The 1934-1937 Packard Twelve continued its successful run. The Eleventh Series enjoyed record sales in 1934, adding a shorter 135-inch wheelbase for a magnificent Speedster Runabout by LeBaron, which listed at a towering $7,746.
The 1934 Packard Twelve was more streamlined, with
fender tips that curved down almost to the bumper.
But the 1935 catalog dropped that chassis, shortened the others to 139 and 144 inches, and no longer listed the previously broad range of custom bodies. Bodies were more rakish, but still preserved the traditional Packard identity, and the engine was enlarged by stroking it to 473.3 cubic inches, at which point it delivered 175 horses.
Numerically, 1936 had reached the Thirteenth Series, but Packard superstitiously skipped that in favor of the Fourteenth Series. Changes were insignificant, and sales held about even.
The 1937 Packard Twelve had Safe-T-Flex front
suspension and Servo-Sealed hydraulic brakes.
Then for 1937 came the most radical redesign in the Twelve's history, led by an independent front suspension called Safe-T-Flex, based on the layout designed for the Packard One Twenty in 1935. Hydraulic brakes and steel disk wheels were also adopted; wire wheels and the Bijur lube system were dropped.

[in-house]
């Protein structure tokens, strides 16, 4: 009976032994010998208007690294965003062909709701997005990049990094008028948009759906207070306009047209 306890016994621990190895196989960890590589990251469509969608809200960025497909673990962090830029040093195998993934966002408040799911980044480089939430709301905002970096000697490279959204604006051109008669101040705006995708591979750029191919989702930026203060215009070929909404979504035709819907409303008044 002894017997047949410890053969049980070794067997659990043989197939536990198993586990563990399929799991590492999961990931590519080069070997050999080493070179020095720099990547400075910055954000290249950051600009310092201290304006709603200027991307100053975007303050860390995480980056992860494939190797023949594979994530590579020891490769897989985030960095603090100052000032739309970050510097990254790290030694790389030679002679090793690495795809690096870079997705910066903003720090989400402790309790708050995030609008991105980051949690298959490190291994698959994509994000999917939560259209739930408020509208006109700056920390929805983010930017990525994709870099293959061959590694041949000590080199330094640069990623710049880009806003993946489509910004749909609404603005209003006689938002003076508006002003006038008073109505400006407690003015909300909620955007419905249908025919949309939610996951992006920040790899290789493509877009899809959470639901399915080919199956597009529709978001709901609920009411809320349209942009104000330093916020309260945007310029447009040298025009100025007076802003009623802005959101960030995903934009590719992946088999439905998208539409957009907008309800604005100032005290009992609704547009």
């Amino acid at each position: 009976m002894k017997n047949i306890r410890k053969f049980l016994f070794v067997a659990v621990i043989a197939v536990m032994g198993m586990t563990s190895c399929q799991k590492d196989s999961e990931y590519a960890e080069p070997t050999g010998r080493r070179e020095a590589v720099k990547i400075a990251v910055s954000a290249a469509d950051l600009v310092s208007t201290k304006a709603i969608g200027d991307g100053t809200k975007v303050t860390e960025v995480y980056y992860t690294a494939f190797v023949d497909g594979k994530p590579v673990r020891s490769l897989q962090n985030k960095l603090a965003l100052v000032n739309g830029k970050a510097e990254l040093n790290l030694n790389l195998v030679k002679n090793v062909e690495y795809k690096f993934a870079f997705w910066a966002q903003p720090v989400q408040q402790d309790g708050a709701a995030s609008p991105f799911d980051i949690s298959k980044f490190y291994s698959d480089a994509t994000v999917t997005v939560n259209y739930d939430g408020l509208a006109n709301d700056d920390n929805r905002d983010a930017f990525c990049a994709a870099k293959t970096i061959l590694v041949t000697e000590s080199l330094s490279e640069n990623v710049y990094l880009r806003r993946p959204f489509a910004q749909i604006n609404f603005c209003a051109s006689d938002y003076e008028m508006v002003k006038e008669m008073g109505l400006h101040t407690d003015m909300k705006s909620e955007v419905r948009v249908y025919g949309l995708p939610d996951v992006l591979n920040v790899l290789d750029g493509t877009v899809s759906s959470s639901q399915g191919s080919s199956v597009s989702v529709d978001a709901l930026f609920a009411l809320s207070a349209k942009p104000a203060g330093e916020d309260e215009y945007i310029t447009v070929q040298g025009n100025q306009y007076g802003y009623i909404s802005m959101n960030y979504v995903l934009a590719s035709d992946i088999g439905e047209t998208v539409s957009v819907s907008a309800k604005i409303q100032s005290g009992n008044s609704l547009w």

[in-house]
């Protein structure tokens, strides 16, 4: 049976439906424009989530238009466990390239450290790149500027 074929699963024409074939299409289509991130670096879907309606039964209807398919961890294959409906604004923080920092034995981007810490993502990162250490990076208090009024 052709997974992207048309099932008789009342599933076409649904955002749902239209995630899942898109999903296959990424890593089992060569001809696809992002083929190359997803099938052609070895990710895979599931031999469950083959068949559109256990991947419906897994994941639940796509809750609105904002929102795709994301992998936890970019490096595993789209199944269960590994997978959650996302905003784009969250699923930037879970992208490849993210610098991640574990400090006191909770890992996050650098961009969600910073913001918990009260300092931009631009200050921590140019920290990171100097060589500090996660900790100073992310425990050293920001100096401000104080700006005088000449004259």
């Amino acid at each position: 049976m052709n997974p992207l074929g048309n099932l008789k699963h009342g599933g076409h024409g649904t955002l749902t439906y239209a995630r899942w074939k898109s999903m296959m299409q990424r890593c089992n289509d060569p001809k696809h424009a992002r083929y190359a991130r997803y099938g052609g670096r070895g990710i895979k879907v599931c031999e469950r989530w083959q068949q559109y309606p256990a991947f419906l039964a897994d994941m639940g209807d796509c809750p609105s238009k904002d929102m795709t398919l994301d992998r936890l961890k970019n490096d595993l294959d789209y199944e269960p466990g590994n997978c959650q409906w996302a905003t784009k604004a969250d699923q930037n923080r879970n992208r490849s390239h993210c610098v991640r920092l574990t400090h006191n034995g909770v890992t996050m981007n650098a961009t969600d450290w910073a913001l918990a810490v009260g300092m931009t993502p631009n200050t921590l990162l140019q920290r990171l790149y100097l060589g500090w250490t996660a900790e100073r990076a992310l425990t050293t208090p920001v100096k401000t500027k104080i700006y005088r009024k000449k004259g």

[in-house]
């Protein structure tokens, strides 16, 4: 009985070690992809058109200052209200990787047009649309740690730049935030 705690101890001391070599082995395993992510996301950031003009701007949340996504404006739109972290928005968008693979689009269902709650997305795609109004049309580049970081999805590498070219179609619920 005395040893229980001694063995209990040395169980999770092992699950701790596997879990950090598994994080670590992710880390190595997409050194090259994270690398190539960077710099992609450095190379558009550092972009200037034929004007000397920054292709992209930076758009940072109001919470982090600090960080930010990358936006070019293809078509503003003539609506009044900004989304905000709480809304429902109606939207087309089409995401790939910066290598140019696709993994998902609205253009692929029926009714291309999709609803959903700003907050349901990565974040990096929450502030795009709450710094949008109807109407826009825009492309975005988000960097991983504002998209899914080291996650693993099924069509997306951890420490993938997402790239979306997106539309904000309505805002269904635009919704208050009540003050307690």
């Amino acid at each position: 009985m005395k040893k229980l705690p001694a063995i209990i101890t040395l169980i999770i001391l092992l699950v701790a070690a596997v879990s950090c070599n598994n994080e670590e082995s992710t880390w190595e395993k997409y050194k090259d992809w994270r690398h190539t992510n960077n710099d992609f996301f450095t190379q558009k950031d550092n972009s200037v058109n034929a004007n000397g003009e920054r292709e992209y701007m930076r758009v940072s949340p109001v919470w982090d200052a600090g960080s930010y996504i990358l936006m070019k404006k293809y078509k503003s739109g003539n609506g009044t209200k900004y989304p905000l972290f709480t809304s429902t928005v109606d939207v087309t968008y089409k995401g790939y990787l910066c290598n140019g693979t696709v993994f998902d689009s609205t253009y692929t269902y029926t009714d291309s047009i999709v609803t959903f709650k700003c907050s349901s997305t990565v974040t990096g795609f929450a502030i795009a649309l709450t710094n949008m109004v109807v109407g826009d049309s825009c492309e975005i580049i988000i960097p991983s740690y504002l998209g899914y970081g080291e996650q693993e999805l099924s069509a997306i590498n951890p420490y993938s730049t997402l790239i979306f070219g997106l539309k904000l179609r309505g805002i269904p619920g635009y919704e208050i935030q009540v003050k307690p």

The new independent front suspension and resultant smoother ride combined with a reinstated three-model line (plus an improving economy) to make 1937 the best sales year in the Twelve's history.
The new model was the 1506, a sedan on a 132-inch wheelbase introduced at $3,490, less than any Cadillac Twelve. Public response was immediate, and Packard sold 1,300 Twelves, nearly triple the count for Cadillac's Sixteen and Twelve combined.
One would think that this would have impressed the mass-production types who wanted to permanently eliminate Packard's "goddamn senior stuff," but 1,300 cars was a drop in the bucket compared to the models they really cared about -- that same year saw Packard flog 68,000 Sixes and more than 50,000 One Twentys.
Amazingly, the workforce was almost evenly divided, half of them producing 118,000 junior models, the other half about 7,000 senior-model Twelves and Super Eights. Think about it.
To learn how the 1938 Packard Twelve fared, continue on to the next section.
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